Nines Albums: Ranked

From local street buzz to the top of the charts. It’s safe to say Nines has conquered the rap game. Since his debut in the early 2010s, the North-West London native quickly became one of the most revered rappers in the country, putting Church Road on the map as he fed the streets with calculated mixtapes. Nines constantly remains a topic of conversation, and is famously known for his laidback delivery, clever punchlines and street-smart sermons. He has a dedicated cult fanbase, and hasn’t dropped a mediocre project in his career. With such a status etched for life, Nines can continue to brag his signature saying that he ain’t a rapper, he’s a drug dealer that raps.

We take the tough task on dissecting his impressive discography, ranking the four mixtapes and three albums from worst to best.

Loyal to the Soil is a fan favourite, just like every project on this list. And as mentioned, Nines has no bad projects. But Loyal to the Soil ranks lower for its lack of standout tracks, variety, and flat performances from Nines. The production is relatively one-note, leaning on similar samples across its runtime. “Money on My Mind” is the closest the tape comes to a fully-fleshed song, something that the following projects achieve with ease. It also houses Nines’ worst song to date (“Line of Fire, Pt. 3”). However, there’s still a handful of highlights that show exactly why Loyal to the Soil is a cult favourite.

It’s a solid mixtape, but too redundant to be among Nines’s best.

Best tracks: “Money on My Mind”, “Lick Shots”, “Gave It All”, “Can’t Get Close”, “Free”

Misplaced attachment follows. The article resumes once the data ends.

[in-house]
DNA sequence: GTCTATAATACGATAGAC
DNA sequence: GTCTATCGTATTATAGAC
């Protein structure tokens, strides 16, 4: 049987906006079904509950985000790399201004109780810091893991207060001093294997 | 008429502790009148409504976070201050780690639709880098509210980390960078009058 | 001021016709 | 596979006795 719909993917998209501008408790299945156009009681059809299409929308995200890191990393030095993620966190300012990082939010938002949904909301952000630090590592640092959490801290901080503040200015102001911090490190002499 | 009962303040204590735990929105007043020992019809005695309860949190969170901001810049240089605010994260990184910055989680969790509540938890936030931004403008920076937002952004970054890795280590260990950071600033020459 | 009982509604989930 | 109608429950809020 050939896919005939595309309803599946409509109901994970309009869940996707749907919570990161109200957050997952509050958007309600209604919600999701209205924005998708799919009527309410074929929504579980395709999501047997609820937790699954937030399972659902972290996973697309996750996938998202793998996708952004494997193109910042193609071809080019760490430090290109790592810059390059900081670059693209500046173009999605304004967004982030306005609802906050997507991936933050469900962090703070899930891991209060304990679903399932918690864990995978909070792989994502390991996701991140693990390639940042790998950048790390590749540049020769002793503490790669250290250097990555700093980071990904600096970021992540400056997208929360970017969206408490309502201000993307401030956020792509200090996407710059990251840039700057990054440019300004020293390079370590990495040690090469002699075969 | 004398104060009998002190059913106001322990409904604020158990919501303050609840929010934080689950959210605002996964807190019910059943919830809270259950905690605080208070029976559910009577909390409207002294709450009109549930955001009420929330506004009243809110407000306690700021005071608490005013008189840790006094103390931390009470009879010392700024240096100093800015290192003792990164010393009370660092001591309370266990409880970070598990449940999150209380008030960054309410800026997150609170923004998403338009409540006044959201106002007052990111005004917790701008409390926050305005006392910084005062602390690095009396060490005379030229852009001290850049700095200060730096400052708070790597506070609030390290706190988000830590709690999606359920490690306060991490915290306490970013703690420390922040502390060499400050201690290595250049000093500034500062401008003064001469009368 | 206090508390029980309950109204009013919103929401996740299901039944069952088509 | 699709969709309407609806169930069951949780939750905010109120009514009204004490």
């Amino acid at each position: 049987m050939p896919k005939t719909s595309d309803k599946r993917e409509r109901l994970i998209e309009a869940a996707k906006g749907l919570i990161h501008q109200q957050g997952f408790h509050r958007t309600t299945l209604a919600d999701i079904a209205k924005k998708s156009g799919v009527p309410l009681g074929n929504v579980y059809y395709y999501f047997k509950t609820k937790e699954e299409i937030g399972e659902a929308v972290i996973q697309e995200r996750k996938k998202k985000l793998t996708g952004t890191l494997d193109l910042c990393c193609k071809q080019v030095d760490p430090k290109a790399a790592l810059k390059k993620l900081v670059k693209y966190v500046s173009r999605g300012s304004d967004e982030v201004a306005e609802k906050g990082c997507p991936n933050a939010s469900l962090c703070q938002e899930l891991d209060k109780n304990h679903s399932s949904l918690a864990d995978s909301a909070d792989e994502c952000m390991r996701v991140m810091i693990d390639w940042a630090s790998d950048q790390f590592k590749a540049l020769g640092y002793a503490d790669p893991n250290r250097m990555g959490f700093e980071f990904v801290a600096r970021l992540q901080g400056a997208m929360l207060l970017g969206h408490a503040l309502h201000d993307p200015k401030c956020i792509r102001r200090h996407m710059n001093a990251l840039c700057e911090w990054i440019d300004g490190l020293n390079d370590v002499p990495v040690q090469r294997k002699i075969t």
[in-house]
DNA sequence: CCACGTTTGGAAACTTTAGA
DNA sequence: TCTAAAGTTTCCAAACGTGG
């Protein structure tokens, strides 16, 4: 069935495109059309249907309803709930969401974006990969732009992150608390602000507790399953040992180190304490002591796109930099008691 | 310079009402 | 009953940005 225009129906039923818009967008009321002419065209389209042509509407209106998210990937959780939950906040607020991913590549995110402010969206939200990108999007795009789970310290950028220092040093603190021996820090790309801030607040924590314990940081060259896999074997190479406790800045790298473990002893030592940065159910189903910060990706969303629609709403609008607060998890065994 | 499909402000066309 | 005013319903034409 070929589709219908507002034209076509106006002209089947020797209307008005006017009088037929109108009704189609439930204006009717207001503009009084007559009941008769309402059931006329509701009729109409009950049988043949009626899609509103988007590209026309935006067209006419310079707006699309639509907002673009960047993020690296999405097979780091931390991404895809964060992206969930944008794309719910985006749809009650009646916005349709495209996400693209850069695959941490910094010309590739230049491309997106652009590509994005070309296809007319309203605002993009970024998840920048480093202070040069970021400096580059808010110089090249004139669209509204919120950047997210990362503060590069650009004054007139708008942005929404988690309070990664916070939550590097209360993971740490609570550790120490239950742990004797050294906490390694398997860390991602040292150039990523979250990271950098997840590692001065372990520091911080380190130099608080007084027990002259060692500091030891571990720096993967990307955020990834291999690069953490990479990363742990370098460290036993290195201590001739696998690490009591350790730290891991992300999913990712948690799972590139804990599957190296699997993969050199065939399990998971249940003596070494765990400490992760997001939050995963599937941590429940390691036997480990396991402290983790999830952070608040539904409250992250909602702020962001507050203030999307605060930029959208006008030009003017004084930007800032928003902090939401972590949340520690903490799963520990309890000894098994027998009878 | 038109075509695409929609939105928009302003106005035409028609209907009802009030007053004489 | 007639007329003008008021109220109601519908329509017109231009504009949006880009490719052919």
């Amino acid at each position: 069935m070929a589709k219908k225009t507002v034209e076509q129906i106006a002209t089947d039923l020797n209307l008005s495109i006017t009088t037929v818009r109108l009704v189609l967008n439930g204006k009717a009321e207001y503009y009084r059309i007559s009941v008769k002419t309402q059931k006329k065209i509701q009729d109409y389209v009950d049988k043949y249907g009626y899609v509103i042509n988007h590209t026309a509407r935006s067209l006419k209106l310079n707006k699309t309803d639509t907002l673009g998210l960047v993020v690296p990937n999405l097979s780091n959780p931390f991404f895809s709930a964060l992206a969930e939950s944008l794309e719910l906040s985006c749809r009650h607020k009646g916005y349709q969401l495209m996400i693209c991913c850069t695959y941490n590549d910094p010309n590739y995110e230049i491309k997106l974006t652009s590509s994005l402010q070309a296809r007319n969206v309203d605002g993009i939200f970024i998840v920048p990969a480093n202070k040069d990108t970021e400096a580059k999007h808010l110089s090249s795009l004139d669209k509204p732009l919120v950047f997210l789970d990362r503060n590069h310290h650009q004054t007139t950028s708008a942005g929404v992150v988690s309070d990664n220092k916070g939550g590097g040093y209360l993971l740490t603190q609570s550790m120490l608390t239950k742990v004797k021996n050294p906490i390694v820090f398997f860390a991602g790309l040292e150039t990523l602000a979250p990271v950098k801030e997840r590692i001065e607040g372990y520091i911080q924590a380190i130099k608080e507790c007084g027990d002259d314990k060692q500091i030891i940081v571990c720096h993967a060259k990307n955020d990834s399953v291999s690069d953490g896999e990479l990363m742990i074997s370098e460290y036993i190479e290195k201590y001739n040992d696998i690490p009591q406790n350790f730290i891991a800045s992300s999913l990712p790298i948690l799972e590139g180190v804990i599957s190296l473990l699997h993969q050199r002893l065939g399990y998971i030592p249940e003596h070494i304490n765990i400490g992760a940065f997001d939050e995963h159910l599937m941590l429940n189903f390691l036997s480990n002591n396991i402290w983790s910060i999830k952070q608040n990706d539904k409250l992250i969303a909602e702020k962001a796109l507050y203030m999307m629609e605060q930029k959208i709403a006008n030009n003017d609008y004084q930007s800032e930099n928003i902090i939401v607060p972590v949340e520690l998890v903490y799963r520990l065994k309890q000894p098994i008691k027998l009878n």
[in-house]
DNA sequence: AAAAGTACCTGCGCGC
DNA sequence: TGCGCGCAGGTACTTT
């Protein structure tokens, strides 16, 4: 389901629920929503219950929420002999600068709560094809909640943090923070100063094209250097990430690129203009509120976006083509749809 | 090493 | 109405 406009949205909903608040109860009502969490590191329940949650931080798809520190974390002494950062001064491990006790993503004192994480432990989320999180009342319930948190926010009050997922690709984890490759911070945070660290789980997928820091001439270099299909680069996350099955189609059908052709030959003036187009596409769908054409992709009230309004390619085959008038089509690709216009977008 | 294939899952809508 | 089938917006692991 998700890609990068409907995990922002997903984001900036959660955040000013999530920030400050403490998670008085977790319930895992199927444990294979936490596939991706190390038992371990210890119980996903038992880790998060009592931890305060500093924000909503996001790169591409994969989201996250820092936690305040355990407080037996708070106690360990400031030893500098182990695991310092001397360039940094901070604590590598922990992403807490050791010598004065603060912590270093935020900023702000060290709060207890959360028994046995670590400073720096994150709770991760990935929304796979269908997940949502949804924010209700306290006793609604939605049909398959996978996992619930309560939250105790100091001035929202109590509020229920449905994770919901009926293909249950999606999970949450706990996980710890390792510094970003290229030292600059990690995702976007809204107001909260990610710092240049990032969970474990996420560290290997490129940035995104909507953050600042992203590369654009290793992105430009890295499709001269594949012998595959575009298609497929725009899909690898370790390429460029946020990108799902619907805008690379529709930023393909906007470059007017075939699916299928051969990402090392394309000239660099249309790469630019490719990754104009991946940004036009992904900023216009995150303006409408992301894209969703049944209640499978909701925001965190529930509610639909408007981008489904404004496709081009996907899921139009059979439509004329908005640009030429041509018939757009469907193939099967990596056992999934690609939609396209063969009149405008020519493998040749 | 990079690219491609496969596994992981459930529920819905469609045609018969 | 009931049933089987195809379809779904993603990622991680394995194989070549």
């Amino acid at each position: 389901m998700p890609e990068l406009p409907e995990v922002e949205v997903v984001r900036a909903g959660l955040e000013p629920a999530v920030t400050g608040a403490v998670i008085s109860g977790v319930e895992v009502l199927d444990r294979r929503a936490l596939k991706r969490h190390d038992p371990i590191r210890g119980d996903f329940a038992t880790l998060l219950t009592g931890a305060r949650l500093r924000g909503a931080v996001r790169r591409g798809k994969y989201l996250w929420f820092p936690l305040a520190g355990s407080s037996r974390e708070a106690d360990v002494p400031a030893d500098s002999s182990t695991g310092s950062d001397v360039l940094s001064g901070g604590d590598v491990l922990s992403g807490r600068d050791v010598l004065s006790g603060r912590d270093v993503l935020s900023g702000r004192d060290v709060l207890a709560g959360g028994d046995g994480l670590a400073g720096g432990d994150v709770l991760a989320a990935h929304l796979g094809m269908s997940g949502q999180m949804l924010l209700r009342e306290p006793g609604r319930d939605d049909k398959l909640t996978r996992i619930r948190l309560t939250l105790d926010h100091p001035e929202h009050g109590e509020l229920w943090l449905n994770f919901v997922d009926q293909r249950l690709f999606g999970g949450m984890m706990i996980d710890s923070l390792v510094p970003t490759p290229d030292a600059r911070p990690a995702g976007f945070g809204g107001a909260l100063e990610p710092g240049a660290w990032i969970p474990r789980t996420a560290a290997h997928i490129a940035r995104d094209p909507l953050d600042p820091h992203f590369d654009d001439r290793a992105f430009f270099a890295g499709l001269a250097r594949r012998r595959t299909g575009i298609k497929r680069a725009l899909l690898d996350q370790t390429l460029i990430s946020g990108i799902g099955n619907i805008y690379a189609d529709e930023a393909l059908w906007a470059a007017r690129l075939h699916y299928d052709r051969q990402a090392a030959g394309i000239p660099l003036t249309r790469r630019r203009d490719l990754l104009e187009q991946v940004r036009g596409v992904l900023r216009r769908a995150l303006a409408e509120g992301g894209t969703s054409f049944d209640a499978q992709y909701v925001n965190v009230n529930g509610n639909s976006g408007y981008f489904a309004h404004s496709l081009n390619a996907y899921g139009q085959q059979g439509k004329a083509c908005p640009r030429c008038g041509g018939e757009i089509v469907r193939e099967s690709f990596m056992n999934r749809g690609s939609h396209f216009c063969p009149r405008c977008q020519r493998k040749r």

The duality of rapstar by day, trapstar by night has never been as clear as it is on Crabs in a Bucket. There is maturity laced between Nines’s trap tales, even with voices around him advising to leave the life behind. His hook game is sharpened thanks to the effective guests, showing how much he has honed writing a complete song on his studio albums. 

Crabs in a Bucket has a lot of competition ahead, which is why it lands lower. Previous projects have had enough years to earn their iconic status, while Crabs in a Bucket needs to continue ageing. It remains a respectable album, spawning a Nines classic in “NIC” and further highlights like “Clout”. But it’s marginally held back by a couple weak moments (“Ringaling”, “Lights”) and selected tracks that are not skips but wouldn’t be missed if they were omitted (“Monster”).

Best tracks: “NIC”, “Clout”, “Airplane Mode”, “Intro”, “Outro”, “Movie Knights”

The rapper’s second album, besides bragging the best artwork, finds the cleanest sonics of his career so far. Crop Circle emits a light and tight energy that fully compliments Nines’s soft delivery. The production is airborne, taking flight on the minimal “Tony Soprano” and “Trapstar”. His one-liners are sharp alongside the direct melodies and hooks. It’s not an album that’s in your face, but this is what individualises Crop Circle in Nina’s catalogue.

Just like Crabs in a Bucket, Crop Circle has weaker moments that pass by without impression (“Same Way”, “Make It Up 2 U”). However, it has stronger highs that make up for this.

Best tracks: “Tony Soprano”, “Oh My”, “I See You Shining”, “Pictures in a Frame”, “Trapstar”, “Rubber Bands”


Nines’s debut album is like a refurbished house—everything feels brand new. Now with a label budget behind him, Nines was able to deliver a clean sound with pristine production, and sharpened songwriting. It is his most emotive effort, reflecting on almost every track which adds value to One Foot Out over other projects. Melancholic production dominates the album to support the task, chilling and spacious on songs such as “Love 2 the Game” and “These Keys”. One Foot Out tactically places some uptempo cuts that remain some of Nines’s best singles to date (“Trapper of the Year”, “High Roller”). However, a few of the R&B hooks leave a blemish on the album’s weaker joints (“Getting Money Now”, “Nervous”).